International marketing is termed as an application of the marketing principles to more than one country. However, there is a crossover between what is expressed as global marketing and international marketing, which is a similar term. Generally, global marketing and international marketing are interchangeable.
On the other hand, international marketing also involves the firm in order to make one or more than one decisions related to the marketing mix across the national boundaries. At its complex level, it also involves the firm in order to establish the manufacturing facilities overseas and coordinating with all the marketing strategies across the globe. (Bennett, pg 362, 2002)
Multinationals usually bring to emerging markets not just their technology products and skills, but also their understanding of the market structures from different developed countries. This knowledge base also encourages assumptions that are at odds along with the reality in the emerging markets. At the base point of this mismatch are various assumptions about the term known as segmentation. Fine-grained segmentation only works better if the costs of the particular segmentation are low and on the other hand, the returns are high. For example if we take soap. In the developed markets, there are hundreds of brands that are offering finely differentiated benefits on the dimensions such as freshness, fragrance, skin type, naturalness, gentleness, softness and lather.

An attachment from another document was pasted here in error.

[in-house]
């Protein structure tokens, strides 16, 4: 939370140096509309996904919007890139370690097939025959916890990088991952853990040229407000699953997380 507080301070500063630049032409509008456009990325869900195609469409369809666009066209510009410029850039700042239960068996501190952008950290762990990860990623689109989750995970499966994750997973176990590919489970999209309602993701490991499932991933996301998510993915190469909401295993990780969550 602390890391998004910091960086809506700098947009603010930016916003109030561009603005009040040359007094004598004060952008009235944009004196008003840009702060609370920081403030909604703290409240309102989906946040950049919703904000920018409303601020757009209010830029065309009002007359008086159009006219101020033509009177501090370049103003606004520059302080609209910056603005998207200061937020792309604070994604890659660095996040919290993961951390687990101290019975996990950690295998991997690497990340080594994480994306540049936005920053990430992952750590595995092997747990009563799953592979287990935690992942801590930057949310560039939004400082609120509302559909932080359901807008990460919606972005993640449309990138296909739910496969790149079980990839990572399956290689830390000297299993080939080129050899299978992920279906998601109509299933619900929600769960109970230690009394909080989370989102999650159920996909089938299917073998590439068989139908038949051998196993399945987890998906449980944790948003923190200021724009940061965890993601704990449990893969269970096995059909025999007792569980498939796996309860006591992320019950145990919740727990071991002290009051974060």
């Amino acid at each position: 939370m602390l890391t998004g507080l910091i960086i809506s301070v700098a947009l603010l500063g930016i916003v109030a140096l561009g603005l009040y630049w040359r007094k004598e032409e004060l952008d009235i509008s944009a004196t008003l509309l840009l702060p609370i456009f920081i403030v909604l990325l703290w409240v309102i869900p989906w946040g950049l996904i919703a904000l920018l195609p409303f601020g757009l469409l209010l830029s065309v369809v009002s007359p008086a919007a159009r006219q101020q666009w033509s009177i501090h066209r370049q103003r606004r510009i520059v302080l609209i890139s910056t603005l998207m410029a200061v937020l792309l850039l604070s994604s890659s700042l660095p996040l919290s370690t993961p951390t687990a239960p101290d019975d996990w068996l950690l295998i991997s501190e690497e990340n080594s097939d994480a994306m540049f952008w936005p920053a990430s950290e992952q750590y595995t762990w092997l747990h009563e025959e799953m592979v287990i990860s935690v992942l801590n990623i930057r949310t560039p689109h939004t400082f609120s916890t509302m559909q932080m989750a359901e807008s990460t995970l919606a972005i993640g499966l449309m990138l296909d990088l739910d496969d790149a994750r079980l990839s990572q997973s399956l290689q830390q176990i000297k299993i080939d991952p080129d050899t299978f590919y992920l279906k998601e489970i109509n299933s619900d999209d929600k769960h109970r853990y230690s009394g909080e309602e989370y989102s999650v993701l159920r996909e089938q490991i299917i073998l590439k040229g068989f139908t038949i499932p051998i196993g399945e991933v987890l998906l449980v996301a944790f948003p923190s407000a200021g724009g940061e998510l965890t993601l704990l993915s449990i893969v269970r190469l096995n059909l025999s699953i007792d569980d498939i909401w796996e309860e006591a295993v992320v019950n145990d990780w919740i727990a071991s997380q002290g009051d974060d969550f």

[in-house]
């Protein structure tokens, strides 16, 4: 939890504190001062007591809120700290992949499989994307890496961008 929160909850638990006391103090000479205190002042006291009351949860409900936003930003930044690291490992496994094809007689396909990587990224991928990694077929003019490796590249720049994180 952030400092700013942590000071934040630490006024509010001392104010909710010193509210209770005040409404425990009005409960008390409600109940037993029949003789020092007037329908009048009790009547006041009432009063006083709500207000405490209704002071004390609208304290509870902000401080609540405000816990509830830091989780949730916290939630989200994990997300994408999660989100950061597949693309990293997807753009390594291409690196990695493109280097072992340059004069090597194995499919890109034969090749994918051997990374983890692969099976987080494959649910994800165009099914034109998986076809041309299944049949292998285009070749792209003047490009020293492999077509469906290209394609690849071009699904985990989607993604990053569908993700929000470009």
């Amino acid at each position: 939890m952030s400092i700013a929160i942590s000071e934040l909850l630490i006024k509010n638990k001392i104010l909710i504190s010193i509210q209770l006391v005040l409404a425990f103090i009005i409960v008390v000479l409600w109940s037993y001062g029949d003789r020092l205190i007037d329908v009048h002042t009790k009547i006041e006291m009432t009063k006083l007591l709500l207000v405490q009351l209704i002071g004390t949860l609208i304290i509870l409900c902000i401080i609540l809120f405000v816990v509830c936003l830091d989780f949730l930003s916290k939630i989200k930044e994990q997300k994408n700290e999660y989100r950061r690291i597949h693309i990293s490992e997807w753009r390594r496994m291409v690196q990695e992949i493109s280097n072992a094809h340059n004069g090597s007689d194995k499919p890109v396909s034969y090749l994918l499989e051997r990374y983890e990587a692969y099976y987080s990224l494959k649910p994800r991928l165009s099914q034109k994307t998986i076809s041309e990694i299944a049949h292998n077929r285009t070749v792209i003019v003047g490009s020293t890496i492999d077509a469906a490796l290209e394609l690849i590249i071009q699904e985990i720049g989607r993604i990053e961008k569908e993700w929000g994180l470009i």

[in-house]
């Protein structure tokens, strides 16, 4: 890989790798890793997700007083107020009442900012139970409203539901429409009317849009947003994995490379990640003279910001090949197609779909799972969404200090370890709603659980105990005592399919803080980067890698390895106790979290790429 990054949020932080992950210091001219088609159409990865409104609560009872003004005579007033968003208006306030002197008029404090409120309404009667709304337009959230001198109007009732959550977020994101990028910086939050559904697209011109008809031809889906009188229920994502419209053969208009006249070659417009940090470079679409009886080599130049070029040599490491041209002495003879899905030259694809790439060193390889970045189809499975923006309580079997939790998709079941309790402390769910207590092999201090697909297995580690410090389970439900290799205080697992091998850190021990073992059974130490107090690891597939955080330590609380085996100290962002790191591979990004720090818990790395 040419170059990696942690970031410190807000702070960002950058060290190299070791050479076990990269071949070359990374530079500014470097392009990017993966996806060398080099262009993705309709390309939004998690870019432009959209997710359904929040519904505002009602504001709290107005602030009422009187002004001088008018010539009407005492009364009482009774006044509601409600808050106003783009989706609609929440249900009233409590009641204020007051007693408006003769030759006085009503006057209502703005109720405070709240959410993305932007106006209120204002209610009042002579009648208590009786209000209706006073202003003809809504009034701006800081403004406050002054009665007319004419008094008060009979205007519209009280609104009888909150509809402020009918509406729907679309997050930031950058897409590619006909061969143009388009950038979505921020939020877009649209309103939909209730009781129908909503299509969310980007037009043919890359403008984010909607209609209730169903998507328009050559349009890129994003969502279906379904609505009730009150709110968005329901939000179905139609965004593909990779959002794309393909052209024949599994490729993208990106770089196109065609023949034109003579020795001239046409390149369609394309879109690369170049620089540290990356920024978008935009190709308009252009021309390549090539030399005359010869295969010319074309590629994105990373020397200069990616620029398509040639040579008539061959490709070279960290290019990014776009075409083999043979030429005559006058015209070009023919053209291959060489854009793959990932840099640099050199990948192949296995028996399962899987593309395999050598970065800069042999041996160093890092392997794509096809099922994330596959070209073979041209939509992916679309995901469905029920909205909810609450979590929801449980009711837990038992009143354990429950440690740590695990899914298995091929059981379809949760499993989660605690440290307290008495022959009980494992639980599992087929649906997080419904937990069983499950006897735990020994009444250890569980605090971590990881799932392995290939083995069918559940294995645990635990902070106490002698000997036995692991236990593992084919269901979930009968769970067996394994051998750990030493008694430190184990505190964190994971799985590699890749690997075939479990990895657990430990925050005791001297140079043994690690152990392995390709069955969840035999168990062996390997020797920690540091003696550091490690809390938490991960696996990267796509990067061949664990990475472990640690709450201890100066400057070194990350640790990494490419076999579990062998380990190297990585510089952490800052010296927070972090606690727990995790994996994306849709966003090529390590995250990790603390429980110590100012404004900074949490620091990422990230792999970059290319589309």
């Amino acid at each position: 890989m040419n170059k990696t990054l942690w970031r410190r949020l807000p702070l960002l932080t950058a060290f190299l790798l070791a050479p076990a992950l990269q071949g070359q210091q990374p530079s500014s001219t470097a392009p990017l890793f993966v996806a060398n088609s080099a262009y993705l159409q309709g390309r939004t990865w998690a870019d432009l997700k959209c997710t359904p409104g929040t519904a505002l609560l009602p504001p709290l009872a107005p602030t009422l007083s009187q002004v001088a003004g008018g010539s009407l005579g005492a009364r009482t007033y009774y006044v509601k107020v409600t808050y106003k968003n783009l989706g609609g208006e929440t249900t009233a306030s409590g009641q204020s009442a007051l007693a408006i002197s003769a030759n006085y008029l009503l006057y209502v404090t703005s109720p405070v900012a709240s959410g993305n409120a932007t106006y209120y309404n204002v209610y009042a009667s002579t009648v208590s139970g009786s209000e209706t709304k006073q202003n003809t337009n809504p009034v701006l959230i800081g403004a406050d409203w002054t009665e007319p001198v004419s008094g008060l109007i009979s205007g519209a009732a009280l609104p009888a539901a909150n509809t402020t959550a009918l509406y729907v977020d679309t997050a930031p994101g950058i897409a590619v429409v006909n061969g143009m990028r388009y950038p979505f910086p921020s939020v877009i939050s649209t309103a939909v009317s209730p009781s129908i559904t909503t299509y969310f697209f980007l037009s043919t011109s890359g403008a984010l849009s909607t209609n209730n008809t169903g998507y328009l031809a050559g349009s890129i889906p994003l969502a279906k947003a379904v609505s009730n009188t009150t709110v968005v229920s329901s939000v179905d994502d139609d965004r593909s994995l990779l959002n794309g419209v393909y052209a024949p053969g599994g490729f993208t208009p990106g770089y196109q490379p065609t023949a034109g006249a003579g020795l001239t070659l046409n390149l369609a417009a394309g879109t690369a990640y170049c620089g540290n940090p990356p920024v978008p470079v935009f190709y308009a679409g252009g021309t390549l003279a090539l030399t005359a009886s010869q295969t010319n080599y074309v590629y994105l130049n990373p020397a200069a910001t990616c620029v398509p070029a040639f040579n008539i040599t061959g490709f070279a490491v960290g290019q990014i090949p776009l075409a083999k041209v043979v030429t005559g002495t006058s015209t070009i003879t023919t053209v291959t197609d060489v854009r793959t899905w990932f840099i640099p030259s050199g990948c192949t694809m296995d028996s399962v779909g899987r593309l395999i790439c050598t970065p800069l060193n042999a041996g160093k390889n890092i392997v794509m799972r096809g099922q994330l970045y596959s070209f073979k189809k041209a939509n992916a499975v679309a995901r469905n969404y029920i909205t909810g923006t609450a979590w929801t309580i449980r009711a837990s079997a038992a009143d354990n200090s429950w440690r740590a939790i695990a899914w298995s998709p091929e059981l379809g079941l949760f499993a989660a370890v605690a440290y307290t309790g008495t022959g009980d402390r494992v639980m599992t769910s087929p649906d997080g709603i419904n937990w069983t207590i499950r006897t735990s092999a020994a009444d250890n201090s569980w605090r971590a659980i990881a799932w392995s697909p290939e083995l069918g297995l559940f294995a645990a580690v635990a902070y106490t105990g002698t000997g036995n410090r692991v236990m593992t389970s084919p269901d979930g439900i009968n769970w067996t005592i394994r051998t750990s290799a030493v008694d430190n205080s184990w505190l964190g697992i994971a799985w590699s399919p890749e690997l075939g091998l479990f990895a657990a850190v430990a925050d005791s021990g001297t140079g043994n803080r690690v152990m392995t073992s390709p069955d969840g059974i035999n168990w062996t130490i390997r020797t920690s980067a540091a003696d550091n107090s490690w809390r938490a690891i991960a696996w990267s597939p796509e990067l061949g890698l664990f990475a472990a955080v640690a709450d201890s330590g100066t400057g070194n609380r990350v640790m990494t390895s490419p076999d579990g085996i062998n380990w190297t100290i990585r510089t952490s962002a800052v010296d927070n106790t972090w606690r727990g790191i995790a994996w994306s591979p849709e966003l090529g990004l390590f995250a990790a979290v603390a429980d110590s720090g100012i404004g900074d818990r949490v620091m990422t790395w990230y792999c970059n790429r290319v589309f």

The term emerging markets is also used to describe a business or a nation’s social activity in the process of industrialization and in the process of rapid growth. Currently, there are about 28 emerging markets in the world, with the economies of India and China who are considered to be two of the largest emerging markets. (Bennett, pg 362, 2002)
Roger Bennett, (2002), International marketing: strategy planning, market entry & implementation, Kogan Page Publishers, page 362.